The Entrance of Thrawn
A Television Review by Akash Singh
NOTE: SPOILERS OCCUR!!!!!!!
Star Wars Rebels is crafting a tale quite similar to that of the prequels in relation to its chief protagonist. Ezra is walking down a similar path to that of Anakin Skywalker, slowly shedding his attachment to the side of the light for lack of a better phrase to achieve the goals that would, as far as he is concerned, allow him to ensure the protection of his friends. It’s a folly move, but one that would make sense as Ezra has never been formally instructed within the ways of the Jedi, with Kanan being a stumbling mentor in comparison to the education he himself received. Ezra’s past of being alone, growing up in the desolate alleyways of Lothal amidst a gaping hole that his parents left behind is slightly similar to that of Anakin’s, if even more remarkably isolating and dark. It’s no surprise that he feels a bitterness towards Kanan for becoming a recluse after he was blinded by Darth Maul, a bitterness that also reflects a sense of guilt for the dangerous position Ezra’s actions placed his friends within. He takes a bit of responsibility for Kanan’s blindness and what he presumes is Ahsoka’s death at the hands of Darth Vader and that sense of inward guilt drives him towards something that would maybe not rectify his mistakes but give him a pathway towards ensuring that he doesn’t make any more. But as Sansa Stark noted on Game of Thrones, no one can really protect anyone else and in his ill-guided pursuit of some semblance of power, Ezra is turning himself away from his friends even more. He of course doesn’t see it that way and his petulant, angry mannerisms after Kanan takes away the Sith holocron point towards as much. He feels alone, cornered, and abandoned by his master, who may or may not be infuriated with him for the injury he received. For all he knows, there isn’t anyone really around to talk to besides Nika Futterman’s holocron and therein lies the path to madness.i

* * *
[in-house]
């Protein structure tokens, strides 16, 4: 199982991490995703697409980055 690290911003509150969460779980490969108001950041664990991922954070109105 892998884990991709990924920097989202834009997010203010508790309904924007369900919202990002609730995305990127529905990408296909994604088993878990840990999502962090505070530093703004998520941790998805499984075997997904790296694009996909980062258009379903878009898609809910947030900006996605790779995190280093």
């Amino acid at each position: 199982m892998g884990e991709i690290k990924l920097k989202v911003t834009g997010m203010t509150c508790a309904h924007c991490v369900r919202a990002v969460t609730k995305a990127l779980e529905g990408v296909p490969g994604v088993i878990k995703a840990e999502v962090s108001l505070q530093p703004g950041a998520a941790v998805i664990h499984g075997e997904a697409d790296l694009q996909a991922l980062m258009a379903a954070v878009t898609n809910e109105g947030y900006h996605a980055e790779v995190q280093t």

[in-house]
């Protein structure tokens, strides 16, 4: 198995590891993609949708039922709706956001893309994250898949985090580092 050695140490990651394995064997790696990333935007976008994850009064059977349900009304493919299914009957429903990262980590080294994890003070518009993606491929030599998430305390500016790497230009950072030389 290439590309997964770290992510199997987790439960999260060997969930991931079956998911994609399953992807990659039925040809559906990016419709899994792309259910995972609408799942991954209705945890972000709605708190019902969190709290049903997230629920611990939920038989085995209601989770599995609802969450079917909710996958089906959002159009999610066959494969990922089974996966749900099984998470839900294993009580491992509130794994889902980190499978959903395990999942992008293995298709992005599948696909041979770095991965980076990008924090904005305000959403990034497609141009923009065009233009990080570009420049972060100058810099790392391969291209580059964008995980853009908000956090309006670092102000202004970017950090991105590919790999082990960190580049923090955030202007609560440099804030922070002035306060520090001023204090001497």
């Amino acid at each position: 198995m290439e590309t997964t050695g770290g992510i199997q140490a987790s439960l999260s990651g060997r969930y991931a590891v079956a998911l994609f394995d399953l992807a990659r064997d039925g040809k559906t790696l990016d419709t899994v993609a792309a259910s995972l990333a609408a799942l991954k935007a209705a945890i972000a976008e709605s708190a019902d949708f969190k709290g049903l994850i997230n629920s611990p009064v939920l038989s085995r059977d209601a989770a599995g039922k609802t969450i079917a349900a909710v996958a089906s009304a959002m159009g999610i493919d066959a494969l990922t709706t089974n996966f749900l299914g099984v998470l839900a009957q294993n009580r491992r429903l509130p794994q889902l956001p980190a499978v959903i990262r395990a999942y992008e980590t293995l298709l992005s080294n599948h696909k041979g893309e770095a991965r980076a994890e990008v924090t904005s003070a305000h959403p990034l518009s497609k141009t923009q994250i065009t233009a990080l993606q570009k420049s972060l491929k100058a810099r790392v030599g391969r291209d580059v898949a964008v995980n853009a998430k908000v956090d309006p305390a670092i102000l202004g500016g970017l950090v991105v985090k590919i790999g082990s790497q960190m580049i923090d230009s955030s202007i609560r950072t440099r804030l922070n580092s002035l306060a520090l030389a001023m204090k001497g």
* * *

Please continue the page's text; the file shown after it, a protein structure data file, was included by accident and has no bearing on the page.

The most promising note of this opening episode is the remarkable maturity of the storytelling on display. There’s no point in the story where Ezra really gets away with his mistakes, no holding back of what the consequences of his actions are and even more gravely, what they could have been. Sure, the Rebels garner a handful of bombers, but it’s (as a character astutely notes) a meager prize and the cost to garner that prize could have been far more disastrous. Whether or not Ezra completely understands that reality is a different instance entirely, perhaps. He certainly begins this episode on an incredibly ominous note as he is undertaking a mission to rescue Hondo for some potential bombers. His authoritarian character streak immediately rubs Sabine and Zeb the wrong way, a further indication of the alienation Ezra is embodying, but the frightening point arrives when he uses a Force mind trick against the pilot of an AT-ST. The pilot shoots his own troopers and then Ezra slowly walks him off of the bridge and towards suicide. Its stark power comes from the almost banal causality of it, as if there were little to nothing Ezra had thought of what he had just done. His embrace of violence in the heat of battles was one thing – enemy troops were actively trying to kill him and his comrades – but this was arguably completely necessary. That the methodology was cruel in the manner of the Sith is the less of a debate. There was a consistency within the narrative, however, where almost every single protagonist was within the potential grasps of death and all of those instances go into the mind frame where Ezra is trying to harness the power the holocron promises him without understanding the consequences of him trying to do so. The fear he feels as he is certain of his impending death (a direct result of his actions in the control room) brought him closer to Kanan after their separation, but it may not transcend that fear and into the maturity he truly needs to combat the darkness creeping up behind him. He understands why Hera suspends his command but it remains to be seen if he can take that same understanding towards his own internal conflict.